In compliance with EU regulators, Microsoft proposed a browser ballot screen (pushed through Windows Update to XP, Vista, and Win7), allowing users to choose which browser they want to install. This is one of the closest things Windows has to a mainstream program chooser program (Google Pack is kinda’ close, but not quite the same thing). It’s not perfect, but Microsoft is definitely moving towards something that’s fair, maintainable, and easy to use.

Microsoft's Browser Ballot Proposal

Microsoft's Browser Ballot Proposal

The official document outlining this ballot can be found here (DOC file). Here are some highlights for you:

  • Windows Internet Explorer Bundling
    • OEMs have the right to turn on or off Internet Explorer and install their own browsers, without any retaliation from Microsoft or “special agreements” (i.e. money to favor IE).
    • Microsoft will still be able to update certain components of IE (e.g. security, Trident renderer), but IE (e.g. the browser frame, menus) will not get pushed.
  • The Ballot Screen
    • Pushed through Windows Update as a high-priority update for both WinXP and Vista.
    • Automatically included in Win7, if everyone can agree on time. Otherwise, through Windows Update. Every Windows after Win7 will have have it automatically included.
    • Takes the most recent versions of the top 10 browsers with more than 0.5% market share. That’s effectively IE8, Firefox 3, Safari 4, Chrome 2, and Opera 9.
    • Each browser shown horizontally will feature a small descriptive blurb, an install link, and an info link. Links go to vendors’ pages.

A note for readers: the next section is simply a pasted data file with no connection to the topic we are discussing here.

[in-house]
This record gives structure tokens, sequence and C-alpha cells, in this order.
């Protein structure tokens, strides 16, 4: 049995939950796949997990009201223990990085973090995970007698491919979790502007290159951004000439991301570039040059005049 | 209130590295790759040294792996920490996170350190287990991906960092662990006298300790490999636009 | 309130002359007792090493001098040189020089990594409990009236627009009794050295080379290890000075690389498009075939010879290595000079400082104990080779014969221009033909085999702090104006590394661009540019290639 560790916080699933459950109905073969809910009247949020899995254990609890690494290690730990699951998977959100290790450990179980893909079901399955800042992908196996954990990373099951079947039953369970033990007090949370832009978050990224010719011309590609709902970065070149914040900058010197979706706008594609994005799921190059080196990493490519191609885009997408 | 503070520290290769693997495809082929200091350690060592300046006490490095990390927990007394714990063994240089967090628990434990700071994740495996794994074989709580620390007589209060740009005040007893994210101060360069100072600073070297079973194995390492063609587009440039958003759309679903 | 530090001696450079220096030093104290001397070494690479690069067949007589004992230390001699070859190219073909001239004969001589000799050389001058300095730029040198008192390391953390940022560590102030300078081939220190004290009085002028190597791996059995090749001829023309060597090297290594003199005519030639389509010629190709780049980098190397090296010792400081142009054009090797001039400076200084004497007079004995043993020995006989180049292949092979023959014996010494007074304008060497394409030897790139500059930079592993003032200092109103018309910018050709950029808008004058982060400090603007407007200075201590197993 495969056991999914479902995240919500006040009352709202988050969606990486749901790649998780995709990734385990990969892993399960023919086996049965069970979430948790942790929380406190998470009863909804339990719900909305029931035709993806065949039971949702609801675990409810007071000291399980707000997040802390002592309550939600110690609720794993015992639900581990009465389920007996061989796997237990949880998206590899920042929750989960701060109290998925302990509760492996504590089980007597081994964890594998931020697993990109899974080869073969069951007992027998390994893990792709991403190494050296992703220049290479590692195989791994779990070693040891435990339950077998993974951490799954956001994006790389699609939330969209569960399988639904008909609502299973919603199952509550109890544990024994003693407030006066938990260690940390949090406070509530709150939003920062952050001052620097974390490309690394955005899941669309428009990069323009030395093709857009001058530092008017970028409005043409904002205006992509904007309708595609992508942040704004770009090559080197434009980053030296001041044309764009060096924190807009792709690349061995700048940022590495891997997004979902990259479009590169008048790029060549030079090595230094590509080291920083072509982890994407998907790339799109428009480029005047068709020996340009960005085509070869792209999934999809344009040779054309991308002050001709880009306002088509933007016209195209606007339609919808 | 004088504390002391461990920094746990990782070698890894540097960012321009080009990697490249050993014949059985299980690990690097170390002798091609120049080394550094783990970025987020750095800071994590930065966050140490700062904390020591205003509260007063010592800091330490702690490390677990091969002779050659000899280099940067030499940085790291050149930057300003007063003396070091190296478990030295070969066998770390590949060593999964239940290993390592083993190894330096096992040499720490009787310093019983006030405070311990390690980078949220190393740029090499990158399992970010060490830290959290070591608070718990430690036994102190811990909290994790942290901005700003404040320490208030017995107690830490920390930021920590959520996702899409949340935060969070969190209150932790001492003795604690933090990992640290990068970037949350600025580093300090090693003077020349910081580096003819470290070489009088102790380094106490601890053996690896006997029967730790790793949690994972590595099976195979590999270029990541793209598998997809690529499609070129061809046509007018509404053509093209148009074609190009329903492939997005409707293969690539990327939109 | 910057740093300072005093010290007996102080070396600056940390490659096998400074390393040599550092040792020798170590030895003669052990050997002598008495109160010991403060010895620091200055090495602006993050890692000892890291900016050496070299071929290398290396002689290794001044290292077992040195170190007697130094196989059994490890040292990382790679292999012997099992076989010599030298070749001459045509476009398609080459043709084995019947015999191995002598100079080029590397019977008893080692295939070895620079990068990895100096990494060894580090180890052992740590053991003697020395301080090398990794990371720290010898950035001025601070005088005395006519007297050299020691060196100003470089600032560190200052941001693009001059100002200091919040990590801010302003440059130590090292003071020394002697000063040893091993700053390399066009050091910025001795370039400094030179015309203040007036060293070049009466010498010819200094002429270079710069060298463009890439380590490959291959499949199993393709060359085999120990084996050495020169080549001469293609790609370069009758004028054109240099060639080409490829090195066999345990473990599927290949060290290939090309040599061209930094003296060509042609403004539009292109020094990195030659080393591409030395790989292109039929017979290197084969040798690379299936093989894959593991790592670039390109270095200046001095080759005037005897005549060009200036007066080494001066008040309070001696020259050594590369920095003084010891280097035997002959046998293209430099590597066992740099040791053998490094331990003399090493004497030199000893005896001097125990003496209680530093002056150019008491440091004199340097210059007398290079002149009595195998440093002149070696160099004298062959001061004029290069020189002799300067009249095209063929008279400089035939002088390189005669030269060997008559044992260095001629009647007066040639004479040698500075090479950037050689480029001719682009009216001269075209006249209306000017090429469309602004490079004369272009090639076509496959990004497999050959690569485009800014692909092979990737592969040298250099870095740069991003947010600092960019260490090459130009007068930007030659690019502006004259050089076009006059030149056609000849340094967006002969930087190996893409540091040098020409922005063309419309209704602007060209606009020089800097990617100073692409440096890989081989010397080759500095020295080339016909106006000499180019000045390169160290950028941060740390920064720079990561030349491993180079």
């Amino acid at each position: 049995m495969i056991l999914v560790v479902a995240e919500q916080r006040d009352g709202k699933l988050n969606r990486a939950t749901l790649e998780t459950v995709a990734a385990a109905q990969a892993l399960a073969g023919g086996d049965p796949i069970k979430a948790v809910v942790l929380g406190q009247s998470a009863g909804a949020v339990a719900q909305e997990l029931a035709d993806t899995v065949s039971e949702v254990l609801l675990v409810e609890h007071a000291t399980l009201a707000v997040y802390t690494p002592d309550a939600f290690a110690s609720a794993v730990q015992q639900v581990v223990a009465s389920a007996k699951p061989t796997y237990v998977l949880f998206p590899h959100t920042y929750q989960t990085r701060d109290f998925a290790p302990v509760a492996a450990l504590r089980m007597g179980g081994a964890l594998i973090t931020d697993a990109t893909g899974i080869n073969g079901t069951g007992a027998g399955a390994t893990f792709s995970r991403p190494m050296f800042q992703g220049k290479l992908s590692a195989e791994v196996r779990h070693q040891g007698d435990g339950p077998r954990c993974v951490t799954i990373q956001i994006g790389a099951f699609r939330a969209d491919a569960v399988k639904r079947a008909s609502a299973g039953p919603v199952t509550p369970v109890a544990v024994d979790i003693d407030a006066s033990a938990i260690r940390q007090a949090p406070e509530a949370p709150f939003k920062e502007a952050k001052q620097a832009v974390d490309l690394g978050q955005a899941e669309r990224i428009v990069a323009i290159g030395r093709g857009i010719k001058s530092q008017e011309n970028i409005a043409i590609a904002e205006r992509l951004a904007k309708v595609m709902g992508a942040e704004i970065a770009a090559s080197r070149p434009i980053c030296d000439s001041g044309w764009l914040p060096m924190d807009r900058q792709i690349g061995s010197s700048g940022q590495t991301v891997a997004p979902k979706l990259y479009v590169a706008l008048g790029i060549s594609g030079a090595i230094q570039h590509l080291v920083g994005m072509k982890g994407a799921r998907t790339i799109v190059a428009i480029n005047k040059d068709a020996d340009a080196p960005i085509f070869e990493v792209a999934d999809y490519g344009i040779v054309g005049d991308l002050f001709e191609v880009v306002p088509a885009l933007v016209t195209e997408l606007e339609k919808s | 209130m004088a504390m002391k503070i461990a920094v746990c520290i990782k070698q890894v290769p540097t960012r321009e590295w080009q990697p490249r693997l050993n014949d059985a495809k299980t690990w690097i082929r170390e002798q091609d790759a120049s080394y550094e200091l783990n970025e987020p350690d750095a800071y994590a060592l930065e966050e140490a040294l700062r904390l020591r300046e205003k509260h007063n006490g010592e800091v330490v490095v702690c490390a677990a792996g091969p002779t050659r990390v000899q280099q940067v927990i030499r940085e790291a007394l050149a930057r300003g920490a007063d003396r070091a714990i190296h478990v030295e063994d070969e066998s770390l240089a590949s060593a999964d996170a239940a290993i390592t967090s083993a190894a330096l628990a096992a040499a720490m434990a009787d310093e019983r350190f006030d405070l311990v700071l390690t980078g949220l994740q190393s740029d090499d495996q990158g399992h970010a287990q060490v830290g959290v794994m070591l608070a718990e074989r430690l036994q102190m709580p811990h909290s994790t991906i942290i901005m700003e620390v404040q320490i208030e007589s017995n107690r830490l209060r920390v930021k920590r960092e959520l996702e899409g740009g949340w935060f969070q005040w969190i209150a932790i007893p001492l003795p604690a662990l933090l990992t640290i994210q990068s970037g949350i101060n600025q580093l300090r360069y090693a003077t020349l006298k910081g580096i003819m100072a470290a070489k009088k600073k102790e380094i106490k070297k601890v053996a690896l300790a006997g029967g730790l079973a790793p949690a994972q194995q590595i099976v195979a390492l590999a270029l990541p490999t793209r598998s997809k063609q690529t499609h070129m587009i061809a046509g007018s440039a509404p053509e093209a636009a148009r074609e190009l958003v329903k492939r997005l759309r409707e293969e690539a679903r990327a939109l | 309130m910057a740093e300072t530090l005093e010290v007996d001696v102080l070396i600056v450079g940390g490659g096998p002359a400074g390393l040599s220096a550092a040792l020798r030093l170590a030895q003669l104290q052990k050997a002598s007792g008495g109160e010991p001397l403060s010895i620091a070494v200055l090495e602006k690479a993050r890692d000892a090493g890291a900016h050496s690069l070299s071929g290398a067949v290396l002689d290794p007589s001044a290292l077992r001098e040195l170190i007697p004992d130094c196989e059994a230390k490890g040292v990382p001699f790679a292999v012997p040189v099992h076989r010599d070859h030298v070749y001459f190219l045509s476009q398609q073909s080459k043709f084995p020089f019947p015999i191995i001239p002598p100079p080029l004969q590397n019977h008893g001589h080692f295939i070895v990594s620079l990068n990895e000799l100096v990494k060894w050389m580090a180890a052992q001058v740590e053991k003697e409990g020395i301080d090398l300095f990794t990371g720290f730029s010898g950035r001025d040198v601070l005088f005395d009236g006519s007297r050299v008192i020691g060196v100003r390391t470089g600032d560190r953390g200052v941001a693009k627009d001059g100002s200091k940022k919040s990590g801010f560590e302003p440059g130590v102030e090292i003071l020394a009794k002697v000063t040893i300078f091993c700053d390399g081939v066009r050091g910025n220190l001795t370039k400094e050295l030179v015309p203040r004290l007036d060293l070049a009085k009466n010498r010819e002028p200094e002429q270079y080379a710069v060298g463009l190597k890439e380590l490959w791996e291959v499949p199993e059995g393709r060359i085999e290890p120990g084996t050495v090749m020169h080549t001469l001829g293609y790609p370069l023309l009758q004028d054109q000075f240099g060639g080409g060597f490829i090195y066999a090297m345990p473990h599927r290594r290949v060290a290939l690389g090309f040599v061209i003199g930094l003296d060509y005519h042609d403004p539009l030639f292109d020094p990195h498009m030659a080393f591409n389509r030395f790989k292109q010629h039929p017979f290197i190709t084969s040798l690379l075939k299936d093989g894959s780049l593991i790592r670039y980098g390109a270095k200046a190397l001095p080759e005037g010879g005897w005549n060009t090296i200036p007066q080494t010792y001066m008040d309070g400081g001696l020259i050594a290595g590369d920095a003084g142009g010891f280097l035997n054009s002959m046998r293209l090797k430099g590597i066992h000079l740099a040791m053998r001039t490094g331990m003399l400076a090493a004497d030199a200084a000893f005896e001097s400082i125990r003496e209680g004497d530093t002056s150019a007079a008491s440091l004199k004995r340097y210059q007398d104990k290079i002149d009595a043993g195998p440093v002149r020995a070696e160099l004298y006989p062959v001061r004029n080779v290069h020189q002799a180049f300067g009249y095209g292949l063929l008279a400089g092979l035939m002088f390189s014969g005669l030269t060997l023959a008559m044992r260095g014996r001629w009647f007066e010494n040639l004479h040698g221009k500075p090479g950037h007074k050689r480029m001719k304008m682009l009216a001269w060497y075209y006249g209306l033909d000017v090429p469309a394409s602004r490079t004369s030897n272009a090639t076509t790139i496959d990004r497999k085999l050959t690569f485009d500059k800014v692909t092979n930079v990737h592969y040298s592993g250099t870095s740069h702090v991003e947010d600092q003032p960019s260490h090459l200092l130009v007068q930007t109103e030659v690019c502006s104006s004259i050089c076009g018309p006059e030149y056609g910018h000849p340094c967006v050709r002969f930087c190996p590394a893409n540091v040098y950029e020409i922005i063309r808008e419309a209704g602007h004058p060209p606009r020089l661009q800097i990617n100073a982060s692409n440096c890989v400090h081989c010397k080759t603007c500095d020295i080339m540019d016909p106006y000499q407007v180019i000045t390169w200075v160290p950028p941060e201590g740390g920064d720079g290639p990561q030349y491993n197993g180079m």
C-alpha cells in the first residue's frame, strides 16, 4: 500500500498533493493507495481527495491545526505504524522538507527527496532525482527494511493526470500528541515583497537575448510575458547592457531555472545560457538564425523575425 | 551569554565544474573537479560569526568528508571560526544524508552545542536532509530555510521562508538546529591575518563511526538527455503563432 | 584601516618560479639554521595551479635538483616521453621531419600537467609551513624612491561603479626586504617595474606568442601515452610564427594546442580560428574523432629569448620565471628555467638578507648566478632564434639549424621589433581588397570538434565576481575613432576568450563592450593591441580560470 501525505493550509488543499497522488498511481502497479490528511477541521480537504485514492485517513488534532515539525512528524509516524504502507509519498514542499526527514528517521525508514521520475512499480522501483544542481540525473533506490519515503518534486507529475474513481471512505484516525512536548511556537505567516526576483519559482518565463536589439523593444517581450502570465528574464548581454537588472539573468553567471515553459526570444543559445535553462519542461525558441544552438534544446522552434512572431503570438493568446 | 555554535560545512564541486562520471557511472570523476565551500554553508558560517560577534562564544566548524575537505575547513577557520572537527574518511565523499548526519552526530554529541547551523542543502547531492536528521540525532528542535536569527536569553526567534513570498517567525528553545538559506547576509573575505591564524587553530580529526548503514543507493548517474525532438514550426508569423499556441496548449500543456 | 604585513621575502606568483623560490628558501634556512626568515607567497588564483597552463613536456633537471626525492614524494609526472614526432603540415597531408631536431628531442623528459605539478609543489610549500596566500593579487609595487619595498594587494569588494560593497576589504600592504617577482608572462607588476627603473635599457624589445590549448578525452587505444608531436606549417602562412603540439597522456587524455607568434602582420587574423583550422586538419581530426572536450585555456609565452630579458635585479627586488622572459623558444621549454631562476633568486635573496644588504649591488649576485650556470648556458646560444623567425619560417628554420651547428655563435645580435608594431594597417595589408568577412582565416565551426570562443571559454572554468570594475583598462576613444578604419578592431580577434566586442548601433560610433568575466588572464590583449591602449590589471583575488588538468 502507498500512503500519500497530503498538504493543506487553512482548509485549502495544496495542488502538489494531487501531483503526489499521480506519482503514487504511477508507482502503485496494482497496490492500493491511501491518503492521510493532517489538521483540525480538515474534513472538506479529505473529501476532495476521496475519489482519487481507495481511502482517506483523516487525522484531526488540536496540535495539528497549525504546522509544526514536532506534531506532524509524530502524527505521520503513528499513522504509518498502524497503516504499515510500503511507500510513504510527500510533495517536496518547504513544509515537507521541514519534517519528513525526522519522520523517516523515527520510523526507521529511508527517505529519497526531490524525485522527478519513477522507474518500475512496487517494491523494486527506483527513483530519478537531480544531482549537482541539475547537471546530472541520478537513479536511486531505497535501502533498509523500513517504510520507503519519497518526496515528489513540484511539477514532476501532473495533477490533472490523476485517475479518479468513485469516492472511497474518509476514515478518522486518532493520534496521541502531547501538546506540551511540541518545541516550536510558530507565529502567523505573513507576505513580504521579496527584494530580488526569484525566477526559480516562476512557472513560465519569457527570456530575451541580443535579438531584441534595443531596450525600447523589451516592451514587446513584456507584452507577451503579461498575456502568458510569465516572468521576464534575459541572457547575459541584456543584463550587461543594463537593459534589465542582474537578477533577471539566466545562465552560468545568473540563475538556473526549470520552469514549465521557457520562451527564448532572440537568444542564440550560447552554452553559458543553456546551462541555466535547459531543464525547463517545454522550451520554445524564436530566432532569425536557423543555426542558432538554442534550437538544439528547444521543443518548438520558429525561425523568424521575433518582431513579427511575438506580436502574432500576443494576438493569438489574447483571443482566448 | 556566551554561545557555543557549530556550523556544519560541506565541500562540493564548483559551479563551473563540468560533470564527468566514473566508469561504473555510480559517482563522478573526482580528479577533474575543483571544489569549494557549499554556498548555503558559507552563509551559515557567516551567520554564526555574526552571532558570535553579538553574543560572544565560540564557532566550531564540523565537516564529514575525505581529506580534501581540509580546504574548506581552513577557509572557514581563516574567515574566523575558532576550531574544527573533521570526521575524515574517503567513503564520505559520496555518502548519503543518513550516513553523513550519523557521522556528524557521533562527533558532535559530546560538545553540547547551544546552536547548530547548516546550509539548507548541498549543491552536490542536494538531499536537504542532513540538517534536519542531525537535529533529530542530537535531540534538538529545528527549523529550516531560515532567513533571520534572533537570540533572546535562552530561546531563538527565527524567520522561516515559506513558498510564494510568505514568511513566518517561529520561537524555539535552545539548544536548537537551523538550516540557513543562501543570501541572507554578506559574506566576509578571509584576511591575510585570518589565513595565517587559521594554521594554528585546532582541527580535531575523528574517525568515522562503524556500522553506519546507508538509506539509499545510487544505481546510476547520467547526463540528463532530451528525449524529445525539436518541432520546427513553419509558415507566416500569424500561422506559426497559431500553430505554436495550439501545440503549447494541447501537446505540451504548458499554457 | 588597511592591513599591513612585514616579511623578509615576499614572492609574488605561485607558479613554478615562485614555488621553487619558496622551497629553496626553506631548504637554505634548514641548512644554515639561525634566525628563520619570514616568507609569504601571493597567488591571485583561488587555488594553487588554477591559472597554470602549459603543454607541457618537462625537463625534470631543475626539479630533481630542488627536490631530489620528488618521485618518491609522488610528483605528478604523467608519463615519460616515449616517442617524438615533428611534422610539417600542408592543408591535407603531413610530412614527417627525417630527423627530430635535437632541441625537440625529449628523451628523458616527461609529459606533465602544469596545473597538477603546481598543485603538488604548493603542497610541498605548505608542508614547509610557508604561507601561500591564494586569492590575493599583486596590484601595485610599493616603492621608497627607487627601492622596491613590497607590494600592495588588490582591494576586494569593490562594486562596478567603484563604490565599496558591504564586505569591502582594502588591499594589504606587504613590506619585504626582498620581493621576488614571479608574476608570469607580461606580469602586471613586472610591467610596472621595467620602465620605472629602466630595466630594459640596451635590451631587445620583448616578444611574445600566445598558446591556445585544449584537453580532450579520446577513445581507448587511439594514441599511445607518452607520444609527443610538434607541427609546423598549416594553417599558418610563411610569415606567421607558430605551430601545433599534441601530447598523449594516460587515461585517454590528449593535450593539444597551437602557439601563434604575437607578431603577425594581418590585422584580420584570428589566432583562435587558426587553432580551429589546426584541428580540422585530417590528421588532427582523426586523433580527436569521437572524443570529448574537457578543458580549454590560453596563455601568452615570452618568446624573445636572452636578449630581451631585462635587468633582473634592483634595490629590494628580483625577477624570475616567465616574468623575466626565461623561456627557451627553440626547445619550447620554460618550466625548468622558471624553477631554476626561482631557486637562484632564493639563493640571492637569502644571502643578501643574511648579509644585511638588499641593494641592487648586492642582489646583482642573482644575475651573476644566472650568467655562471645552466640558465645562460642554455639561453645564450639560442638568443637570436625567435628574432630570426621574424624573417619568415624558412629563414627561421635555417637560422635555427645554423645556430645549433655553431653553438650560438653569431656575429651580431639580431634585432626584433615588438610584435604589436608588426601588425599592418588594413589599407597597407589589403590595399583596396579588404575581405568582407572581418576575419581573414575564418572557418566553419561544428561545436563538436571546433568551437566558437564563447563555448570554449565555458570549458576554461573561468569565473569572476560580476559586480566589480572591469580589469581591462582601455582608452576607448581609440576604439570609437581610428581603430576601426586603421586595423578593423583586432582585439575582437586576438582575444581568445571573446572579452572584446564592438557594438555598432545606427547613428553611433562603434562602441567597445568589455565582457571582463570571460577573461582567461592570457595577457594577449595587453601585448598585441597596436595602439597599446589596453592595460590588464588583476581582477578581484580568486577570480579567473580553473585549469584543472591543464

• Microsoft will not allow download links of browsers that are bundled with things like toolbars and other piggybackware. Defunct browsers or Trident-dependent are also not supported (no lolifox, no Maxthon).
    • Microsoft won’t design it so that it’ll favor any one browser over another (applies to all vendors).
    • IT shops can still disable the ballot screen if they think it’s a pain in the ass.

Now, this is where all the nitpicking comes in.

You Go To The Opera To See Drama and Hear People Scream At Each Other Sing Really Loudly

Microsoft gave people an inch (actually, much more than inch compared to other OSes), and Opera demands a mile. While generally happy with the unprecedented proposal, they still had complaints. They’re chief complaint?

IE’s logo against their’s.

For Pete’s sake, you saying that someone’s logo is too ubiquitous with the Internet? Maybe it’s because people are visual learners, don’t care about text, and look for something pretty. You have to admit, the IE logo isn’t too shabby, but if your logo (with name) doesn’t cut it, who’s fault is that? Companies spend millions of dollars into logos and brand images, equity that is very real on someone’s balance sheet.

The logo isn’t a business tactic. It’s actually part of the business.

And, I don’t know about you, but Opera’s red logo opera is rather striking compared to IE’s blue logo iexplore . Red has always been a stronger color. That said, IE’s is just plain prettier. If Opera’s logo isn’t cutting it, the onus is on Opera to revamp their logo, not IE. If you ask me, it could use something to make it look fuller.

“We’re not sure of logos. The blue ‘e’ has become so associated with the Internet in general, due to the bundling with Windows. We think using the blue ‘e’ might not be such a good idea.”

To me, it sounds more like,

“We’re not sure of logos. The blue ‘e’ looks more like a blue globe called the Earth in general, due to the bundling with the highly graphical Windows OS. Because it looks better than our red ‘O’, we think using the blue ‘e’ might make people choose the prettier option.”

Congratulations, you’ve discovered the core of the problem: stupid users distracted by shiny pretty things. Opera and the EU obviously don’t think people should become computer literate, they just want you to never choose Microsoft have a choice in what you run.